There must be some red faces in Cleveland, Ohio. A local scion, world-famous science fiction writer, critic, and editor Harlan Ellison, 75, was finally recognized for a lifetime achievement award -- even though some of the panel had never heard of him before.
It was then that the series of blunders commenced. First, he was informed that he was expected to pay all the expenses of bringing himself and his wife from their home in California to the ceremony. This was closely followed by a printed e-mail (Ellison -- amazingly for a professional predictor of an exciting, if fictional, future -- does not subscribe to the internet), which arrived by regular post to inform him that his acceptance speech was limited to three minutes. A phone call to explain this, from the Cleveland Arts Prize Executive Director, was punctuated with a startling question -- did Ellison know anyone in Cleveland who might pay to have an advertisement in the events program?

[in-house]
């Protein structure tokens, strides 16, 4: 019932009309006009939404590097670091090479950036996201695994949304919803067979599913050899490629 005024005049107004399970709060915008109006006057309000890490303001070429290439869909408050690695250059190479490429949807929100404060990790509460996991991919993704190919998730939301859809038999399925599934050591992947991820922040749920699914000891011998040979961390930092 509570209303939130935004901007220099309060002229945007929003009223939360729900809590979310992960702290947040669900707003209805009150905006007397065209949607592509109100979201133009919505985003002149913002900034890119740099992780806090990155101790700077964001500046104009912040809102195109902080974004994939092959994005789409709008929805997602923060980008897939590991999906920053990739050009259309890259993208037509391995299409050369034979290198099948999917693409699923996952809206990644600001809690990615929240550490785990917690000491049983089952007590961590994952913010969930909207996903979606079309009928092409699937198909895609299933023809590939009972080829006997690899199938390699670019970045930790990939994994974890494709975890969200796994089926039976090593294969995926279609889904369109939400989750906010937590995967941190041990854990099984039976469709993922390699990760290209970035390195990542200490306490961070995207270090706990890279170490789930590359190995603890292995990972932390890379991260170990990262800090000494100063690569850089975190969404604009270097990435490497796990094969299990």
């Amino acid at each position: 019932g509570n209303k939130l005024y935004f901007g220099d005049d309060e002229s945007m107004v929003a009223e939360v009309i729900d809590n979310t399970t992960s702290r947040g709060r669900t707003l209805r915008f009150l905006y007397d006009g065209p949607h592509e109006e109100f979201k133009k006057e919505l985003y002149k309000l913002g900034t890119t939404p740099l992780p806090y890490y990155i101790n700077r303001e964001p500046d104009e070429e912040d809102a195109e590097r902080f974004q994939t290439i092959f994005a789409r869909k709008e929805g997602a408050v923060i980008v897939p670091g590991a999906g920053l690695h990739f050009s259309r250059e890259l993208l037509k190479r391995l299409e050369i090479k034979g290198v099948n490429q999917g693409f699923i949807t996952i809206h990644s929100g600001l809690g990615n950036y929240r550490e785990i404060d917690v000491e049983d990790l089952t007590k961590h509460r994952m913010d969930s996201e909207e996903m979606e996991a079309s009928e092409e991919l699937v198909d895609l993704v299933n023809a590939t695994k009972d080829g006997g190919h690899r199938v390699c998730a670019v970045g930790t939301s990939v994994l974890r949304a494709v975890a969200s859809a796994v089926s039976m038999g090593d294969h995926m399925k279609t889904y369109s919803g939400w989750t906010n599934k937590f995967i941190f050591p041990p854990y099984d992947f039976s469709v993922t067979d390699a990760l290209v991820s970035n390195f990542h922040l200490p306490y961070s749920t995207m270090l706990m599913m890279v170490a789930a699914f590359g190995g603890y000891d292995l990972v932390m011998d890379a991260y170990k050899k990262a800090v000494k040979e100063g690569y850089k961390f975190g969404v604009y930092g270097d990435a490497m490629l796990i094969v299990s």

Ellison -- who is also famously prickly and apt to Take a Strong Stand -- turned down the prize.
Was he right to do so?